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STANDING UP TO STREET GANGS

Will Bratton Keep His Vow?

October 28, 2002

On the day Mayor James K. Hahn named him police chief, William H. Bratton told a crowd of East Los Angeles mothers that he would end gang slaughter.

"Every day, the men and women of this department will be in that ring, fighting for you," he said, waving a pinstriped sleeve toward the roped canvas where gold medalist Paul Gonzalez once boxed his way to Olympic history and now coaches kids to stay out of trouble. "The fear that you feel will be a distant memory, one your children and grandchildren will never have to feel."

Today Bratton officially begins his job as Los Angeles' top cop in a Police Academy ceremony with bagpipes and a helicopter flyover. Whether he keeps the promise made to hopeful, skeptical moms in that gymnasium on East 1st Street will determine his legacy.

That early appearance at Hollenbeck Youth Center, which is supported by local businesses and neighborhood volunteers, underscores his understanding of the one-two punch -- cop and community -- needed to knock down crime.

For The Record
Los Angeles Times Tuesday October 29, 2002 Home Edition California Part B Page 14 Editorial Pages Desk 0 inches; 34 words Type of Material: Correction
Street gangs -- An editorial in Monday's Times had the wrong first name for the man who who helped define the "broken windows" theory of crime fighting. His name is James Q. Wilson.
For The Record
Los Angeles Times Wednesday October 30, 2002 Home Edition California Part B Page 12 Editorial Pages Desk 0 inches; 21 words Type of Material: Correction
Police chief -- Editorials Sunday and Monday had the wrong middle initial for Los Angeles Police Chief William J. Bratton.

As the nation's gang capital, Los Angeles has tried everything from monstrous battering rams to gang truces. But the people running the federal, state, county and city efforts don't always talk to each other, and private programs compete as much as cooperate, each grabbing at the same grant money. Bratton has ordered a who-does-what evaluation of the Los Angeles Police Department. He should do the same with anti-gang programs, demanding a rigorous assessment, and then refuse to support failures, such as DARE, the drug abuse prevention program.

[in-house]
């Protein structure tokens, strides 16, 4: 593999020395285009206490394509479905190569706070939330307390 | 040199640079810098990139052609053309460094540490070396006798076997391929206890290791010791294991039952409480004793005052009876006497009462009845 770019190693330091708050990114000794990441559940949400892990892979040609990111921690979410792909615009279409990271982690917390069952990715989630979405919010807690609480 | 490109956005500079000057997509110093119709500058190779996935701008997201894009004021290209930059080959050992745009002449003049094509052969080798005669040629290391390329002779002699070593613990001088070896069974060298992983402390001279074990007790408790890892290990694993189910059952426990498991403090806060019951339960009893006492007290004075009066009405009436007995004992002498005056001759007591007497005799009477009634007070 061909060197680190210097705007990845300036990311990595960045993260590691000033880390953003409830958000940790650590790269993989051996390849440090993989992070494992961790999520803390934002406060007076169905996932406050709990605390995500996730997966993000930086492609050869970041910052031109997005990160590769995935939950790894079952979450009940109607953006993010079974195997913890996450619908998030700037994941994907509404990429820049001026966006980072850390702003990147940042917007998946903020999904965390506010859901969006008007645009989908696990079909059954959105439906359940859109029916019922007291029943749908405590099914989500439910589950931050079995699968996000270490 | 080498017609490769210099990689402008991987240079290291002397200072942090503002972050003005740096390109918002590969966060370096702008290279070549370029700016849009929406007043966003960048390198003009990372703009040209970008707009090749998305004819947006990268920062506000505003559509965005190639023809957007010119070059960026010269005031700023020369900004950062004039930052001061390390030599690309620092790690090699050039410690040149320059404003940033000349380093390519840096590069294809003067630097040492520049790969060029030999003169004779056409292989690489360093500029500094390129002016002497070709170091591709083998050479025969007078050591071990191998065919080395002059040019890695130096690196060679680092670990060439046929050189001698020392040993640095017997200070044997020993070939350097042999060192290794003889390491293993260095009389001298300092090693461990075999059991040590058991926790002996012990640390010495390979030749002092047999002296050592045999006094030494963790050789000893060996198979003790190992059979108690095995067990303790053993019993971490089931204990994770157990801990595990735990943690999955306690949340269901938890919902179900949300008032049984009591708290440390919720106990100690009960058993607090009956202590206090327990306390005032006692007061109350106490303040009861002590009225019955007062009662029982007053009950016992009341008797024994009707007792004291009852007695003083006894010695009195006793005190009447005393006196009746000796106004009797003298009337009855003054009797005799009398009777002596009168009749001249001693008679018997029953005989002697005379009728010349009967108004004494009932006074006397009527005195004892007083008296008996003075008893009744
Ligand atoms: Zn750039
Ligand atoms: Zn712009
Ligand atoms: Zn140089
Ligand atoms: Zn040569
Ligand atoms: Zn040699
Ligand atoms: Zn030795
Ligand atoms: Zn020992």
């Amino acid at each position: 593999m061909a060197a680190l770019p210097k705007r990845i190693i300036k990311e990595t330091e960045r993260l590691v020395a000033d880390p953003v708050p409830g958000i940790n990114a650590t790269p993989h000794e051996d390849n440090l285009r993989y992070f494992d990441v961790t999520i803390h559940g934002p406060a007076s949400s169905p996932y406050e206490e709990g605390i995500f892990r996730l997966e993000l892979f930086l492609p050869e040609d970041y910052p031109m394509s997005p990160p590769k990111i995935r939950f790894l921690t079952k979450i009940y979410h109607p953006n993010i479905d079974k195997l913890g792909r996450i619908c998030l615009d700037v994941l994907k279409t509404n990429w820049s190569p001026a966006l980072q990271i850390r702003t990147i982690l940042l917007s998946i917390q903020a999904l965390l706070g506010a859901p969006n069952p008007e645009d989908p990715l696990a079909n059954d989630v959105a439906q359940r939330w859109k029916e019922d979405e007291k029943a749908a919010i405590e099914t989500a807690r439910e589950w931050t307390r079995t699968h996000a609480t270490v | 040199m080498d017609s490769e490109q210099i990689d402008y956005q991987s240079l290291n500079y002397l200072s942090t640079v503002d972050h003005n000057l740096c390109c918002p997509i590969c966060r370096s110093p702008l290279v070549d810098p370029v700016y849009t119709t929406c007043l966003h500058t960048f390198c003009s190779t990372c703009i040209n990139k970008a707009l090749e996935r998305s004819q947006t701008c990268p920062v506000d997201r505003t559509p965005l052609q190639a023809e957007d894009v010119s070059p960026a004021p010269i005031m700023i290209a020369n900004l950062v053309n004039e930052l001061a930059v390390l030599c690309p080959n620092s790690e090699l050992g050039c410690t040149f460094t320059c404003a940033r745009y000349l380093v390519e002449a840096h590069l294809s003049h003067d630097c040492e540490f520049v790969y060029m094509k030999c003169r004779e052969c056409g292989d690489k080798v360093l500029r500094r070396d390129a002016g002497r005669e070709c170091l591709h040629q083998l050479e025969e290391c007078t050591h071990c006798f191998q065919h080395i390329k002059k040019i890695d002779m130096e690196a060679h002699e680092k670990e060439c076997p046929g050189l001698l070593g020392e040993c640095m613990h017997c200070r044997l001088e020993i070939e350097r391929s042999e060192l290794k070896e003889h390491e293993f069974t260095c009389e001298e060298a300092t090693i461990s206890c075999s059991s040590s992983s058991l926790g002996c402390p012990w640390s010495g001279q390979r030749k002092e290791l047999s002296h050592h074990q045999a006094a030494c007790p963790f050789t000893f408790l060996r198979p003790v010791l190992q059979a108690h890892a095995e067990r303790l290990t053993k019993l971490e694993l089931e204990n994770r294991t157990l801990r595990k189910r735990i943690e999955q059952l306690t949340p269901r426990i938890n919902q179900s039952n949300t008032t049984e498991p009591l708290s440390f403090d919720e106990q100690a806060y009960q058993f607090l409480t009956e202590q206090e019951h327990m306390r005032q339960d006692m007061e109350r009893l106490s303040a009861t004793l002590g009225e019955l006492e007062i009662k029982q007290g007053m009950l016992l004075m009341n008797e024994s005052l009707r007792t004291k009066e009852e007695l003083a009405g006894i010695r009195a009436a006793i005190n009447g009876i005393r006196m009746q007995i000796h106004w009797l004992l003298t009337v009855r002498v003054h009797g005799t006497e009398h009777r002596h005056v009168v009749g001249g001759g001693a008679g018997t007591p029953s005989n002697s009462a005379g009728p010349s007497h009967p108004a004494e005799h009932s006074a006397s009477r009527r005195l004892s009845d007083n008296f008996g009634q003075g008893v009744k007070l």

At the same time, he should champion what does work. Example: The Pacific Division's Community Law Enforcement and Recovery program. CLEAR focuses on one area and it houses in one office the cops who investigate gang crime, district attorneys who understand the difficulties of gang prosecutions (witnesses who wind up dead, for instance) and probation officers who can track gangsters as they cycle in and out of jail. Reserve officers volunteer to work with truants and curfew violators to make sure they don't take the next step into worse behavior. The result: Violent crime dropped for two years running, while climbing in other divisions.

In a nod to William Q. Wilson's astute theory that ramshackle houses turn into crack dens when broken windows go unrepaired, Bratton plans to target "quality of life" violations, especially graffiti. Smart move. Anyone who has watched tired men and women in work clothes avert their eyes as swaggering young toughs deface a city bus knows how spray cans can embolden bad guys and make the good feel impotent.

City Atty. Rocky Delgadillo's neighborhood prosecutors are already out busting blight. Against all odds, artists and other activists are reclaiming parts of the Los Angeles River once best suited for dumping bodies. A police chief whose favorite college class was art appreciation could make unlikely alliances.

But chief, please make sure you hold those alliances together, because this city has a sorry history in trying to stay almost any anti-gang course. Example: A few years ago, a Rand researcher and a UC Irvine professor started a pilot project in Boyle Heights based on Operation Cease-Fire, a collaboration in Boston among cops, social workers and preachers. Boston went two years without a juvenile homicide -- until complacency set in again and homicides soared. What happened in Los Angeles was worse. Police commanders and officers never stuck around long enough for the partnership to take hold.

Some cops still think it's wimpy to fight crime alongside anyone who doesn't carry a gun. Bratton needs to break his troops of that attitude.

"It's the cop's job," retired L.A.County Sheriff's Detective Wes McBride says, "to make the criminal lifestyle uncomfortable." But that task will remain Sisyphean as long as potential criminals see no other route, the sage on gang behavior adds. "Most of the bangers I've dealt with come from some kind of dysfunctional family," McBride says. "If they can't read and write -- and most of them can't very well -- they work low-wage jobs. Their kids run on the streets and become more little gang members."

Los Angeles' anxious mothers need help. They need a tough chief who will track down and jail the gangbangers who kill their children. They also need someone who will work with them to keep good kids from turning bad. Only then will their children and grandchildren live free of fear.

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